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Tag: nola

#Formation as Curated by Black Women

This archive is constantly being updated…keep checking back for more. For a selection of posts that center the voices of black women from New Orleans, see here: Doing and Being Intellectual History: #Formation as Curated by Black Women.

I wrote this on my Facebook wall on February 8th:

In case my politics of citation is unclear, I am sharing posts about ‪#‎Formation‬ written by black women, +1 for those written by black southern, NOLA/Louisiana women (the VSB post was the exception, but that was funny). You don’t have to agree or like Beyonce or the video, but you do need to listen when the kindred are speaking. This is theirs and they are ours and we are theirs and they’ve got something to SAY. If you fall in this category and I can share or boost, please send your link my way…

I’m compiling them here for archive purposes only. If you decide to use any of the material here–cite the author and link to the original post as much as possible. Give the author their due. If you decide to use them in a class, ASK permission of the original author first. Yes, even if your class is today. If you want to use this post as a bibliographic reference or reading list, you don’t need my permission but let me know (I’m curious who will use this) and do please link to the original post. Otherwise…read on…

In rough order of appearance on my TL (minus the VSB post):

Beyonce’s Formation is Her Best Thing Yet and it’s the IDGAF Anthem | Luvvie AjaYi at Awesomely Luvvie (2016)

Statement From the Original Big 7 Social Aid and Pleasure Club on Mother’s Day Secondline Shooting

via Louisiana Justice Institute Blog who reprinted it from the Original Big 7 facebook page: The Original Big 7 Social Aid and Pleasure Club community…

#NOLA: Evacuteer Launches in Time for 2013 Hurricane Season

Evacuteer is “a non-profit that aids and enhances the CAE, proposes a collaborative effort between the Arts Council of New Orleans and the Office of Homeland Security and Emergency Preparedness to commission 17 public art pieces to not only beautify the neighborhoods that house the pick-up points, but to serve as visually-striking and memorable cultural landmarks that also serve as the neighborhood pick-up point meeting place in the case of an evacuation of New Orleans.”

The premise:

Non-emergency: During calm days either during hurricane season or out of hurricane season, beautiful and visually striking public art pieces will be seen by many of the targeted demographic because we already can assume that the residents who are will use the CAE have high rates of foot, bike and bus activity. The goals of a public art piece along with and clearly defined explanation of what it is and why its there will be to become a neighborhood landmark. Eventually, the neighborhood and community members will begin to equate the art with the CAE. Ideally, “That’s where you report to if you need to evacuate” or similar interactions will follow conversations about the public art at each of the 17 pick-up points.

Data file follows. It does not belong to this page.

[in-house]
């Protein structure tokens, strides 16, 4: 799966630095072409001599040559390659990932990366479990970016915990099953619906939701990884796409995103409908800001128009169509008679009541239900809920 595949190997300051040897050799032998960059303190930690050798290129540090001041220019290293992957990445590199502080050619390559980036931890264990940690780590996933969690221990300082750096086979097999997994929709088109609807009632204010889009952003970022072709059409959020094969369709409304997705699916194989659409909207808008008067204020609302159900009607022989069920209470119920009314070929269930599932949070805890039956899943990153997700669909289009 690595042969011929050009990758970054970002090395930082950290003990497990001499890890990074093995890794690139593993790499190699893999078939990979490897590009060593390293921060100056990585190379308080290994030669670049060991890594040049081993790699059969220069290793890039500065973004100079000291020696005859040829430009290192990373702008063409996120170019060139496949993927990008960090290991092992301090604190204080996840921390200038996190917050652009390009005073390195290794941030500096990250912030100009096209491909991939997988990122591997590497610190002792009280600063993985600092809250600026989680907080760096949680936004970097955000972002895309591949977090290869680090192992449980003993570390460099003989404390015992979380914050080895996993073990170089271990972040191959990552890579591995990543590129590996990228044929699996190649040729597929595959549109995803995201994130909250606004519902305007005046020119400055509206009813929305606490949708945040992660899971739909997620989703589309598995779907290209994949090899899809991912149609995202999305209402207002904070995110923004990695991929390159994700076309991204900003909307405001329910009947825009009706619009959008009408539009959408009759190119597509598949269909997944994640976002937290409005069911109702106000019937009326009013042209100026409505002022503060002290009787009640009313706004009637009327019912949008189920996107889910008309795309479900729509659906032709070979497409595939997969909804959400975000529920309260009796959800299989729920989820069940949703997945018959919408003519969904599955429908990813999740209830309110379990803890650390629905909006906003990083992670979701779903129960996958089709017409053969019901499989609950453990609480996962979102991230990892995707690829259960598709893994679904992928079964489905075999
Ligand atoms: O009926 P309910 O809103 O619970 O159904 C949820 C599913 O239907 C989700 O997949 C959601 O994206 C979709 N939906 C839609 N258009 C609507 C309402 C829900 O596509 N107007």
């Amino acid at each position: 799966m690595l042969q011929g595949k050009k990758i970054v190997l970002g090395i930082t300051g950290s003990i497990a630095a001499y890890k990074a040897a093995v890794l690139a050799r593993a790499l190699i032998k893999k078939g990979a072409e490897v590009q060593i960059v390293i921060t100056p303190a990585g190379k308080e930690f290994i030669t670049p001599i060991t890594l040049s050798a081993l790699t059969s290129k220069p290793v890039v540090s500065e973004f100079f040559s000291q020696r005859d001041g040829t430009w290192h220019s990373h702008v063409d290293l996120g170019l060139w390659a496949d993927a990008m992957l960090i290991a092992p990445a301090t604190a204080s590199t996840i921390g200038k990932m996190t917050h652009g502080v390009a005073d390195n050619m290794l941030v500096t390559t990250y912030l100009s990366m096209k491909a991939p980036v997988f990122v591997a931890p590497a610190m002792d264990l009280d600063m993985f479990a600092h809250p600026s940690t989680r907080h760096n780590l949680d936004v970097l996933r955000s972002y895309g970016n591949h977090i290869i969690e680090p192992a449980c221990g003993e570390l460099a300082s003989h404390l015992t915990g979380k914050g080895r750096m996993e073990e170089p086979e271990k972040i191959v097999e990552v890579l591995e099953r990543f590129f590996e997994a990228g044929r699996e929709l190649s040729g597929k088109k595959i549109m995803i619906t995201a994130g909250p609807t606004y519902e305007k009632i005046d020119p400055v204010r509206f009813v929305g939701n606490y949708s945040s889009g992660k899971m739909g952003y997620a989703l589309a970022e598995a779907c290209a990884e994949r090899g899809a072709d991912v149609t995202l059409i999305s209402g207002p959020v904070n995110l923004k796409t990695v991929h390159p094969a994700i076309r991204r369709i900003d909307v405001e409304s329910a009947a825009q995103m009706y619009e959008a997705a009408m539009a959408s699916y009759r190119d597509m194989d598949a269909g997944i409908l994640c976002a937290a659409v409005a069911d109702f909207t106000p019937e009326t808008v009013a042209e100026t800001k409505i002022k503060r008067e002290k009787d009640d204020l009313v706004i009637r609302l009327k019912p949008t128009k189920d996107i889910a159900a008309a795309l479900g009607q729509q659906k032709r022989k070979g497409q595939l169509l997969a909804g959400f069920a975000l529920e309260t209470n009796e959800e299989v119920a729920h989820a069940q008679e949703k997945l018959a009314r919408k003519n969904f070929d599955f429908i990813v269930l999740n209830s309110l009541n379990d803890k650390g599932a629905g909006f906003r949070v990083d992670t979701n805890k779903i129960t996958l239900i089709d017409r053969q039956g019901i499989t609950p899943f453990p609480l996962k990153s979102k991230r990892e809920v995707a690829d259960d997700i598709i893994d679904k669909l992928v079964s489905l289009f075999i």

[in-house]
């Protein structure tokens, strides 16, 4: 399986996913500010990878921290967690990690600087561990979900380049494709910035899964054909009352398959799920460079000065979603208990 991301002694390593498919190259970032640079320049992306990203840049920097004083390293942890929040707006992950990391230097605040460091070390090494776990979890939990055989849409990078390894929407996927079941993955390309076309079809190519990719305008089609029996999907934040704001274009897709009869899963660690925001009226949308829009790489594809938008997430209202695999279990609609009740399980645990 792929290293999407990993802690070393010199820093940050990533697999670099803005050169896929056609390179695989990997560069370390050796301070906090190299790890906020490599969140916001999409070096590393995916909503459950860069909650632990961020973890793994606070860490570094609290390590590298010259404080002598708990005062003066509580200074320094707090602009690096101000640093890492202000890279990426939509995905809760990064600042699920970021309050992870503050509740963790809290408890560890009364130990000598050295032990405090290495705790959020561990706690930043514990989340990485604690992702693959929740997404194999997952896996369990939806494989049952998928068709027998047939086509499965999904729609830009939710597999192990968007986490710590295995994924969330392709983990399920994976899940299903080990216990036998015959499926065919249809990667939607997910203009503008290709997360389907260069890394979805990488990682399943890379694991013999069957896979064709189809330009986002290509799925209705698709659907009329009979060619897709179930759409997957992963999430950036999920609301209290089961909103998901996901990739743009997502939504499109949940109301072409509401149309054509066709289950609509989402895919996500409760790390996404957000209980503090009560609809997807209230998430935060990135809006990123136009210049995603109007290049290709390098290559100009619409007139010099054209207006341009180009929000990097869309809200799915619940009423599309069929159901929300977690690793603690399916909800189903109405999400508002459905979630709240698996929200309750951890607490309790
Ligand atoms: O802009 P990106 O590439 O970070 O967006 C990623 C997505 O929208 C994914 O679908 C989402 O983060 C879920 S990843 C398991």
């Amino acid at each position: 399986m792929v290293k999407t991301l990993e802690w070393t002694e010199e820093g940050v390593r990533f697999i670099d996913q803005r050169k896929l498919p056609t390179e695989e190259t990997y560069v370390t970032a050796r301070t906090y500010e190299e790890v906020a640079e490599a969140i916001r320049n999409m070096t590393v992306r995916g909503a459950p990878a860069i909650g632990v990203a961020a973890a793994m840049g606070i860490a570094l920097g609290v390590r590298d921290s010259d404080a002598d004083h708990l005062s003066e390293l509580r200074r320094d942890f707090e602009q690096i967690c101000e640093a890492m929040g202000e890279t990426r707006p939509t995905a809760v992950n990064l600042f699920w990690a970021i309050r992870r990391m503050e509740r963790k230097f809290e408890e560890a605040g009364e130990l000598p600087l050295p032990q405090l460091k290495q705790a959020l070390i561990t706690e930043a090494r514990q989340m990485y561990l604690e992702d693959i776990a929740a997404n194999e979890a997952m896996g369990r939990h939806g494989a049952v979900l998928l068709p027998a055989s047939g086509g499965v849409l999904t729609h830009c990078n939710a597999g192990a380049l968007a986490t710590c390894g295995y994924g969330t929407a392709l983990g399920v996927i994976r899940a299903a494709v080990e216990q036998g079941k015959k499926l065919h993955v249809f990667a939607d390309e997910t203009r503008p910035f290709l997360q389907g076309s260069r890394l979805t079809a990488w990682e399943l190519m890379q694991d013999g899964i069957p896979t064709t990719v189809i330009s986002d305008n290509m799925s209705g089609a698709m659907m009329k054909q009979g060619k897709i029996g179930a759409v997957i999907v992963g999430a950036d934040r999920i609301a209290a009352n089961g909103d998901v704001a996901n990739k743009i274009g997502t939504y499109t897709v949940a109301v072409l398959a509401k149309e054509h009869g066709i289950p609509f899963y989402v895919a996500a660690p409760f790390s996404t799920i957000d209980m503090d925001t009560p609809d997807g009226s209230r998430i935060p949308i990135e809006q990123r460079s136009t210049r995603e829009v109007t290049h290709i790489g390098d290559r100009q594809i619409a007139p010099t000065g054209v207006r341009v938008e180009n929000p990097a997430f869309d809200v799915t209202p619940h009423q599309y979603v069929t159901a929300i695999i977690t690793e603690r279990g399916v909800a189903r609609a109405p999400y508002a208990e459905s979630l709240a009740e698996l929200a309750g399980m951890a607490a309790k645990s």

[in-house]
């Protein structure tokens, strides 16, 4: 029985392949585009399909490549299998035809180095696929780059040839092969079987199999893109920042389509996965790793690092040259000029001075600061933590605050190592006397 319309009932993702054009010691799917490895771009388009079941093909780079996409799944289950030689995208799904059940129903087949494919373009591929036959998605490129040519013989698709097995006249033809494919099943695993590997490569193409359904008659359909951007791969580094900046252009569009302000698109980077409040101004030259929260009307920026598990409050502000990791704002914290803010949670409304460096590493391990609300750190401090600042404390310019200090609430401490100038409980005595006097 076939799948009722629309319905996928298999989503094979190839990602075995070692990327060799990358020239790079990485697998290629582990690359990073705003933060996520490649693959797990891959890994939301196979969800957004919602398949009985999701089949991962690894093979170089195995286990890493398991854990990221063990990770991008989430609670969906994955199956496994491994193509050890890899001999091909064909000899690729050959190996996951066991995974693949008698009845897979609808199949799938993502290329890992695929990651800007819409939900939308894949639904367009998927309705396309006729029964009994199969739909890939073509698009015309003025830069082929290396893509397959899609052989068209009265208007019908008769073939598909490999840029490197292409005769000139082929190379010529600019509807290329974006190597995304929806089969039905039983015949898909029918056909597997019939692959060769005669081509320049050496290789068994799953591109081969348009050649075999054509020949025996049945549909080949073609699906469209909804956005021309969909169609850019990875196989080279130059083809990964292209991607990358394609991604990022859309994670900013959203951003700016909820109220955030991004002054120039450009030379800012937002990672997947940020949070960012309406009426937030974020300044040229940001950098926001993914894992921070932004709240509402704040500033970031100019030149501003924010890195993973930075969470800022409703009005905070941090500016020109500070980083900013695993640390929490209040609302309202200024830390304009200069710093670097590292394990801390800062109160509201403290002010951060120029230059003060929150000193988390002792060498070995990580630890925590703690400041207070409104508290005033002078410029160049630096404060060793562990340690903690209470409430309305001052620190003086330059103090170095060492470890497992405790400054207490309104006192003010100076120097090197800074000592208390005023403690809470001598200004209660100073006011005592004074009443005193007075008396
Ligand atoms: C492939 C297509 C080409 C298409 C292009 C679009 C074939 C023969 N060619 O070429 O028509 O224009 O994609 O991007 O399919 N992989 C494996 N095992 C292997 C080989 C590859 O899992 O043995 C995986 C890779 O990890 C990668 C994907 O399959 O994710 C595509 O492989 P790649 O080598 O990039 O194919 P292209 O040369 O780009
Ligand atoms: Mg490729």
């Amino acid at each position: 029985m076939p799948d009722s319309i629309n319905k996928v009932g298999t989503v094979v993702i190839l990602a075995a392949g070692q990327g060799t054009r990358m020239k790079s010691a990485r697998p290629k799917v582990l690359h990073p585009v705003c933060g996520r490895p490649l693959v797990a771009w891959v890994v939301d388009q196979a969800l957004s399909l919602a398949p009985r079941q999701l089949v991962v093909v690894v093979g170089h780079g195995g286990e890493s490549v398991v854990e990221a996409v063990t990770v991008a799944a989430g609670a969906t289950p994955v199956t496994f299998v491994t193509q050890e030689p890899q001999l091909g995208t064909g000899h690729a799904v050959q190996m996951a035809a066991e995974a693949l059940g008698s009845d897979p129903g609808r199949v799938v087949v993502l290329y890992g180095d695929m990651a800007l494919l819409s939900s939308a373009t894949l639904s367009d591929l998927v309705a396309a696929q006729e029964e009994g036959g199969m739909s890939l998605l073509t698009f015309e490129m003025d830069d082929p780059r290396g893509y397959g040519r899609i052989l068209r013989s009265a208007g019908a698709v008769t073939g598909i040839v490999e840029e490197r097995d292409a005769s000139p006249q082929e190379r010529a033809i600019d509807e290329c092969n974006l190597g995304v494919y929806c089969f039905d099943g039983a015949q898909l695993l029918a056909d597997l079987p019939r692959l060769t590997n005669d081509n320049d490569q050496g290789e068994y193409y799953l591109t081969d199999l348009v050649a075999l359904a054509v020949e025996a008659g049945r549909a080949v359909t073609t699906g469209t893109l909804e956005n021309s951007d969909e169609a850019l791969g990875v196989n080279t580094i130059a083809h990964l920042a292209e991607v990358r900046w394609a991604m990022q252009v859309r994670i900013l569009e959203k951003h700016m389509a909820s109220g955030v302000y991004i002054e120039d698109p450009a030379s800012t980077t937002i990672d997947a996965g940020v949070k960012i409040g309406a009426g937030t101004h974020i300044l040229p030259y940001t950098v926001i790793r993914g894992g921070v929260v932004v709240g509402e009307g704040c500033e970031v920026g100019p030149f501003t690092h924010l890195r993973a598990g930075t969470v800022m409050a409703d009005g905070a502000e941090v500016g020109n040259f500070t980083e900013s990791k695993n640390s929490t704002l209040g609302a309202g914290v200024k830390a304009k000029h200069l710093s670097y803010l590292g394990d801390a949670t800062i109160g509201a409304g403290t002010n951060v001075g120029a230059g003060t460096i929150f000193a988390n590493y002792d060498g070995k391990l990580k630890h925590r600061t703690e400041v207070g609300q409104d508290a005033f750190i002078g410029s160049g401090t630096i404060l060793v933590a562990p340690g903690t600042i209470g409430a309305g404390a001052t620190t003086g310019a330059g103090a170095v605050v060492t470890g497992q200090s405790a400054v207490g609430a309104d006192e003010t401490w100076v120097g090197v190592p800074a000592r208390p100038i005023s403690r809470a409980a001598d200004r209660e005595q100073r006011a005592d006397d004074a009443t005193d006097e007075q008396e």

Emergency:  During an emergency these pick-up point locations and the public art signifying them will be used to make the decision to use the City Assisted Evacuation Plan as easy as possible. The hardest part of anything is starting, and we need to implement a strategy that makes evacuating as easy as possible for residents. Knowing exactly where to report during an evacuation is the first step.  It is estimated the over 30,000 residents will begin their evacuation journey at one of these pick-up points.

The sculptures are set to go up over the next month, in time for the 2013 hurricane season.

Robert Fogarty, co-Founder and Board President, posted the following on the Dear New Orleans Facebook page:

Teaching #NOLA with Tumblr

Image Credit: Edouard Marquis, “Creole Women of Color Taking the Air,” 1867, Louisiana State Museum

Seeing everyone polish off their syllabi and check attendance rolls reminds me I’ve been meaning to share my experience using Tumblr as a course blog.  The fall semester is almost here (already for some) but is it ever too late to innovate?  Or get started on the spring load?

Below are some notes on my time teaching “AFRS 215: Black Women in Atlantic New Orleans” as a Consortium for Faculty Diversity Fellow in the Africana Studies Program at Bowdoin College.